Singapore

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Singapore
The Mouse That Roared

In 1990, Tonga, a 288-square-mile (747-square-kilometer) Polynesian kingdom of about 100,000, used a legal technicality to snatch up the last 16 desirable empty orbital slots connecting Asia, the Pacific and the United States. Intelsat, then a satellite consortium owned by 119 governments, opposed the move, and the International Frequency Registration Board in Geneva instructed the archipelago of 169 islands to drop most of its claims. As of 2012, Tongasat owns at least one satellite, and offers nine geostationary slots in six bands and a number of non-geostationary network filings.

Most of us know Crest as a weapon for defending Toothopolis from the Cavity Creeps, but to the Southeast Asian island nation of Singapore, CREST (the Centre for Research in Satellite Technologies) is the organization that ushered in the new space age, developing its first domestic-built satellite.

The 265-pound (120-kilogram) microsatellite, dubbed X-Sat, piggybacked into orbit aboard India's Polar Satellite Launch Vehicle-C16 on April 20, 2011, and began transmitting imagery to Singapore's Centre for Remote Imaging, Sensing and Processing (CRISP) on May 5. The X-Sat project was developed by Nanyang Technological University in conjunction with DSO National Laboratories, Singapore's national defense R&D organization.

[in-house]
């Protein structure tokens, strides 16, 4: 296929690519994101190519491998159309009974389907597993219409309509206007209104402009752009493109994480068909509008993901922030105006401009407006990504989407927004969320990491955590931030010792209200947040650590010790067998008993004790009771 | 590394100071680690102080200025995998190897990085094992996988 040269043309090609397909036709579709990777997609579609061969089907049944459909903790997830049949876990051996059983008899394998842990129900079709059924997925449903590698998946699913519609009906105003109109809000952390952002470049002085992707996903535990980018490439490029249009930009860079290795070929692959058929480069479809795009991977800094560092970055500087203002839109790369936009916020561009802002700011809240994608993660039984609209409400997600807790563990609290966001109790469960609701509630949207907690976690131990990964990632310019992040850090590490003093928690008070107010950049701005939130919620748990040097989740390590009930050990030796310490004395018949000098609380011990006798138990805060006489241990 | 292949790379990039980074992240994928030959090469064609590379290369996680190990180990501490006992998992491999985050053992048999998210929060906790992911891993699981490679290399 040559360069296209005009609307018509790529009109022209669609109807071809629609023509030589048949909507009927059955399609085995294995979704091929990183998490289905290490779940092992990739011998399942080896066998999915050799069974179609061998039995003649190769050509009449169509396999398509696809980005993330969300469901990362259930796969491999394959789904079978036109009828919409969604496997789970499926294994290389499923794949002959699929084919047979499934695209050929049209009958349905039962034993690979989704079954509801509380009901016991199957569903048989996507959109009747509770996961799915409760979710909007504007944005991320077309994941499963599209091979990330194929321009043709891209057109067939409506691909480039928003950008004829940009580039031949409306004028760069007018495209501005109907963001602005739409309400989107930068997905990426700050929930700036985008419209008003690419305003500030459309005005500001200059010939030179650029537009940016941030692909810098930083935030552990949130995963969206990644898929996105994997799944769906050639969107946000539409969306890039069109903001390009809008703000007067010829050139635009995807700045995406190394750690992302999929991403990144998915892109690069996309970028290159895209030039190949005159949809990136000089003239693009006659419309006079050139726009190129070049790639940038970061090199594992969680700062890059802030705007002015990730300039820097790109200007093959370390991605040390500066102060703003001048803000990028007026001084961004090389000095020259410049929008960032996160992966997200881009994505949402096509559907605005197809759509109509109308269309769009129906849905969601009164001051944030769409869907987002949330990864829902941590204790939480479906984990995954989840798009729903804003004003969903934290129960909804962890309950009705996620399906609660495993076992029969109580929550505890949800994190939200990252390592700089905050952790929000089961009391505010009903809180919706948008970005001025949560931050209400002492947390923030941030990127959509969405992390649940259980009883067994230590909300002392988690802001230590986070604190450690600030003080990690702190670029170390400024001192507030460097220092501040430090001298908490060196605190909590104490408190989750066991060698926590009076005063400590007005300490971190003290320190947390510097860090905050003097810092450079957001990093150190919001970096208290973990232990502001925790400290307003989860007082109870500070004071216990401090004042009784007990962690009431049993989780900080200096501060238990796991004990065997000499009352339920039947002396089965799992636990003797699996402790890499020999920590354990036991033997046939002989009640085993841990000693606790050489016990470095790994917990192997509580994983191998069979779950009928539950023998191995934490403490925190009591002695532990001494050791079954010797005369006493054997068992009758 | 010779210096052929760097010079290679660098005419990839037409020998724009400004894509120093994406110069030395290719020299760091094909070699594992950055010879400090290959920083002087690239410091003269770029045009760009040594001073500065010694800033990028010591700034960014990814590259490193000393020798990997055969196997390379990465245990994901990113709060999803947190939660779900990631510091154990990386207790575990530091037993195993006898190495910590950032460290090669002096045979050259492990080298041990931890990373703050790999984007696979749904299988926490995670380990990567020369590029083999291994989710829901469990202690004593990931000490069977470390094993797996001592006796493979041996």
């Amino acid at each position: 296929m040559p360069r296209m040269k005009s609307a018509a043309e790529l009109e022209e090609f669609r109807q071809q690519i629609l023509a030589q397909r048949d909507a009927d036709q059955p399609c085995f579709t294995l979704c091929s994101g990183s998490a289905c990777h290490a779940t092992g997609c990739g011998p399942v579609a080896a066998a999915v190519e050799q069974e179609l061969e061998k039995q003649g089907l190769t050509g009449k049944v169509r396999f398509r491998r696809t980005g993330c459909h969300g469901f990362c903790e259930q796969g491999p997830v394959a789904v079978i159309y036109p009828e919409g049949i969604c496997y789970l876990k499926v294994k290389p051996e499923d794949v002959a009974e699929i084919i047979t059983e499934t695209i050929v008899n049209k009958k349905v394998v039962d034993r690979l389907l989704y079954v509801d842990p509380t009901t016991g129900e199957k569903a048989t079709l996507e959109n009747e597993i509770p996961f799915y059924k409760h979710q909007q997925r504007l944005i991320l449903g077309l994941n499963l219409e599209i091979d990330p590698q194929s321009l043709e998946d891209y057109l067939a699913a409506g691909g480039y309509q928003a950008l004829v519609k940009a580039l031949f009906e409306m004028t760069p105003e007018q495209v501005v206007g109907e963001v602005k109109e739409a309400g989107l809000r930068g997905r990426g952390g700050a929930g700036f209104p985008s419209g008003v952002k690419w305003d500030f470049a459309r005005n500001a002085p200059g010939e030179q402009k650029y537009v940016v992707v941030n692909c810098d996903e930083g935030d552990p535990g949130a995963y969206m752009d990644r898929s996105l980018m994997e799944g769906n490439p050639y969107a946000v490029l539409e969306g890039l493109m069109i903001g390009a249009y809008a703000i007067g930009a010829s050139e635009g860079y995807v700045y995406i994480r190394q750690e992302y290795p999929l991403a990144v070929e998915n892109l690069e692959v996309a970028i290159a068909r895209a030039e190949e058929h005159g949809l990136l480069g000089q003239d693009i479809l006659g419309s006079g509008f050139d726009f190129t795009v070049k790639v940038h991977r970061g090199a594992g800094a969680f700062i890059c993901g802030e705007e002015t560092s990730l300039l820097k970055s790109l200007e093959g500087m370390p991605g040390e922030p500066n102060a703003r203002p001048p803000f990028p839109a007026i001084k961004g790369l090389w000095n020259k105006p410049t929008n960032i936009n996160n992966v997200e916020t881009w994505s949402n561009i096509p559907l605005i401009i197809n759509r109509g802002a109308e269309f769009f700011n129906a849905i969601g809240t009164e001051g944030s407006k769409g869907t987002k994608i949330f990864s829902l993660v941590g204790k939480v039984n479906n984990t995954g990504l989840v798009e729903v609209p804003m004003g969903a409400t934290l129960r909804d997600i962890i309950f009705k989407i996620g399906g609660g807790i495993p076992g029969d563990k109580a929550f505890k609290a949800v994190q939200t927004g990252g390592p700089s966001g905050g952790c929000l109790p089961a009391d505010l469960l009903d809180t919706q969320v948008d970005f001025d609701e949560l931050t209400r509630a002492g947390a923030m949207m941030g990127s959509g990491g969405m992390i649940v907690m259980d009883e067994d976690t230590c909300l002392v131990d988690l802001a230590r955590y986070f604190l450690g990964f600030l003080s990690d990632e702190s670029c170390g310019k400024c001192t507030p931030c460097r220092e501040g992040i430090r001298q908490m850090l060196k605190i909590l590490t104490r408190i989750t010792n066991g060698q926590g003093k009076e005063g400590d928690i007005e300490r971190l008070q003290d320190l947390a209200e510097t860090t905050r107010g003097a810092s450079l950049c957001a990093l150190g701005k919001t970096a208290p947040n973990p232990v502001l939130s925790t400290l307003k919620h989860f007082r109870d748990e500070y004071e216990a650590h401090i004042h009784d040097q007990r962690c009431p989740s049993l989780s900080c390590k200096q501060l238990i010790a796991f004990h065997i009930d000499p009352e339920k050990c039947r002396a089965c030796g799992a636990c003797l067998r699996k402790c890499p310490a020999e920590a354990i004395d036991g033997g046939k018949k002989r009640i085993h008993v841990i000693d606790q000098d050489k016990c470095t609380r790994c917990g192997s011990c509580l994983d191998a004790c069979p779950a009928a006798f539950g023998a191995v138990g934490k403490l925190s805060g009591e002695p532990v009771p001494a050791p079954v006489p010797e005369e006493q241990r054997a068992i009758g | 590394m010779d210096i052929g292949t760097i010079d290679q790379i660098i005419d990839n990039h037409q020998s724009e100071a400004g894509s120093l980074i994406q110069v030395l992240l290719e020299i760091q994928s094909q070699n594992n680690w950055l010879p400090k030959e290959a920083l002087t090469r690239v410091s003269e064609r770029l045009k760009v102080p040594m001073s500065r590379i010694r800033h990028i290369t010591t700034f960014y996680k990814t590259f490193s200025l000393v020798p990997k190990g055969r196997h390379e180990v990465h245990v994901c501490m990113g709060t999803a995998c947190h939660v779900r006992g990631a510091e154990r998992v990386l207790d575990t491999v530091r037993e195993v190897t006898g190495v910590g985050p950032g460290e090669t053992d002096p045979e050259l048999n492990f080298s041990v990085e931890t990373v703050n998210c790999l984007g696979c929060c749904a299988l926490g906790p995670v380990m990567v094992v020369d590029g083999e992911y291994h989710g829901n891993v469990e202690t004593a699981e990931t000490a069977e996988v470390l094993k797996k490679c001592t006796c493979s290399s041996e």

Covering a mere 265 square miles (687 square kilometers), or about 3.5 times the area of the District of Columbia, this parliamentary republic of 4.7 million people has an established track record of remote sensing research, both alone and in conjunction with the National Space Development Agency (NASDA) of Japan, NASA's EO-1 science team and the ENVISAT projects of the European Space Agency (ESA). X-Sat builds upon that tradition and acts as a demonstration of Singapore's technical know-how.

To paraphrase Master Yoda: Judge this former British trading colony by its size, do you? And well you should not; for its allies are robust international trading ties, a port that ranks among the busiest in the world and a per-capita gross domestic product (GDP) (the total output of a country divided by its population) on a par with the most prosperous nations of Western Europe.

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